Banks wants music to do the talking

Tommy Banks might well be “The Honourable,” but don’t call him senator — at least not in connection to his music.

Tommy Banks plays events of every size

Tommy Banks plays events of every size

Tommy Banks might well be “The Honourable,” but don’t call him senator — at least not in connection to his music.

“I’d appreciate that,” said the renowned Canadian pianist, who plays on Saturday, Aug. 20, at the Sylvan Lake Jazz at the Lake Festival.

Banks makes it clear that he doesn’t like to trade on his senatorial connection when it comes to promoting his performing career.

And why in the world would he have to?

The Edmonton-based musician who just conducted two Canada Day concerts with the National Arts Centre Orchestra in Ottawa, has been a pianist, conductor, arranger, composer, TV personality, actor and producer of note long before he was appointed to the Canadian Senate by Prime Minister Jean Chrétien in 2000.

In fact, it seems as if Banks has been a part of virtually every notable Canadian event — from Expo ’67 at which he led a jazz quintet, to Expo ’86 and the 1988 Calgary Winter Olympics, in which he was involved in the opening and closing ceremonies.

Among his many achievements over the years was winning a Juno Award for his big band’s LP of a live performance at the 1978 Montreaux Jazz Festival in Switzerland. He’s also won a Gemini Award, a SOCAN special achievement award for contributions to Canada’s music industry, and was inducted into the Alberta Order of Excellence.

Besides being made an Officer in the Order of Canada in 1991, Banks has been paid the ultimate compliment of having a street in Edmonton named after him — Tommy Banks Way.

Banks is now looking forward to retiring from the Senate in December so he can spend more time touring with his musical interests.

He said the Sylvan Lake Jazz Festival is the only big event he’s managed to fit into this summer with his trio, which includes his longtime collaborators, Cliff Minchau on bass and Tom Duran on drums.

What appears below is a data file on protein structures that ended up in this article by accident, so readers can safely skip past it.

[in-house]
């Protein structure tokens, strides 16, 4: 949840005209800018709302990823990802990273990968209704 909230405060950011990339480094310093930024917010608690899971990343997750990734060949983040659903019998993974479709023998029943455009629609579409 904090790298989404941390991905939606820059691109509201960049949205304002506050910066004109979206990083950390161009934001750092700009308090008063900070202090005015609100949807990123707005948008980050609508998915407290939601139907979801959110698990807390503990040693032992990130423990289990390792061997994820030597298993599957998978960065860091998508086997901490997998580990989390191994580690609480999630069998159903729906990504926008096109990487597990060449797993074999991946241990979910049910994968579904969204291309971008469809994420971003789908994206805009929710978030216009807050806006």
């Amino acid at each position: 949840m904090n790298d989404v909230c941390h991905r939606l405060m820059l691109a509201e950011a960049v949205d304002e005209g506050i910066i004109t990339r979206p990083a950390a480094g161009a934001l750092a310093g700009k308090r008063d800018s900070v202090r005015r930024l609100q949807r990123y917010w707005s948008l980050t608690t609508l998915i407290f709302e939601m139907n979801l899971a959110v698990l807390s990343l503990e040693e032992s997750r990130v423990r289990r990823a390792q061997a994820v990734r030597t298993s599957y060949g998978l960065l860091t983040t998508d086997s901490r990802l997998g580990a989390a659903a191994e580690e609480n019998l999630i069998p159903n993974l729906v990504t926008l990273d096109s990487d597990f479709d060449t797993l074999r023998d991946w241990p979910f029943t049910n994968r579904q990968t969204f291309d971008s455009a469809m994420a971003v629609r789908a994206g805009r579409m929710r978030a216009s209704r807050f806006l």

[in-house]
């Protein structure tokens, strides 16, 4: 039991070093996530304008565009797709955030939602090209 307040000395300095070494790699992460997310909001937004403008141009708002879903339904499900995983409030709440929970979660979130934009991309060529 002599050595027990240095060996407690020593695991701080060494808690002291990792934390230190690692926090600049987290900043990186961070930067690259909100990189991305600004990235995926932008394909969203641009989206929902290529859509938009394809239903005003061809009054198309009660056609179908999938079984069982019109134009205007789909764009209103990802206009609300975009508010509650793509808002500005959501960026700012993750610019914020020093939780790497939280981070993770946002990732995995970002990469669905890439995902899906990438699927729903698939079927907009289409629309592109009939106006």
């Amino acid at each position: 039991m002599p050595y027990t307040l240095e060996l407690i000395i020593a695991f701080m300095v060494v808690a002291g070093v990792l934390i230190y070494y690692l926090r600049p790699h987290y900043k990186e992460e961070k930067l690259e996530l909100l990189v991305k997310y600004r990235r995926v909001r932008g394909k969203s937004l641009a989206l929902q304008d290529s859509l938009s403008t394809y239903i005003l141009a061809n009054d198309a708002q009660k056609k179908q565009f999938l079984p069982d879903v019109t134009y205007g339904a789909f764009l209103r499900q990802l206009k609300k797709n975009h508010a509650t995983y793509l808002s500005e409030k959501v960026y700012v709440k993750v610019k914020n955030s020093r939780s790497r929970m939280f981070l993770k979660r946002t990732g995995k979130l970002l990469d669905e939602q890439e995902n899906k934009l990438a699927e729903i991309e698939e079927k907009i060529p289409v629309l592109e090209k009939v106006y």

“I’m very much looking forward to doing the festival. (Organizers) have done a terrific job of building it up from almost starting from zero,” Banks added, noting the great turnout each year.

He was born 74 years ago in Calgary but moved to Edmonton in 1949.

Banks studied piano as a child and began his career at age 14 in the band of jazz saxophonist Don Thompson. After taking on the director’s job at the Orion Musical Theatre in the mid-1950s, he led his own groups in tours across Western Canada and the U.S.

Banks also hosted a radio show on CKUA called The Solo Piano of Tommy Banks in about 1960. And starting in 1968, he hosted CBC’s long-running TV talk show, The Tommy Banks Show.

A decade later, Banks starred in the Celebrity Revue TV variety series and acted in several projects for The National Film Board.

As for his career in music, he was frequently heard on the CBC Radio during the 1970s with his jazz quartet, big band and occasionally as host. In 1983, Banks’s quintet became the first foreign jazz group to tour in China. Later that decade, he appeared with the Jazz City All Stars and as a member of the New Orleans Connection, touring Canada and Europe.

He continues to arrange songs and to perform for audiences across Canada. “There are only two kinds of music: good music and bad music. I like good music,” said the pianist, who promises fans will hear “jazz-related” songs and standards when he performs at the festival.

The Tommy Banks Trio plays at 8 p.m. on Saturday, Aug. 20, at the Alliance Church at 4404 47th Ave. in Sylvan Lake. Tickets are $35 from

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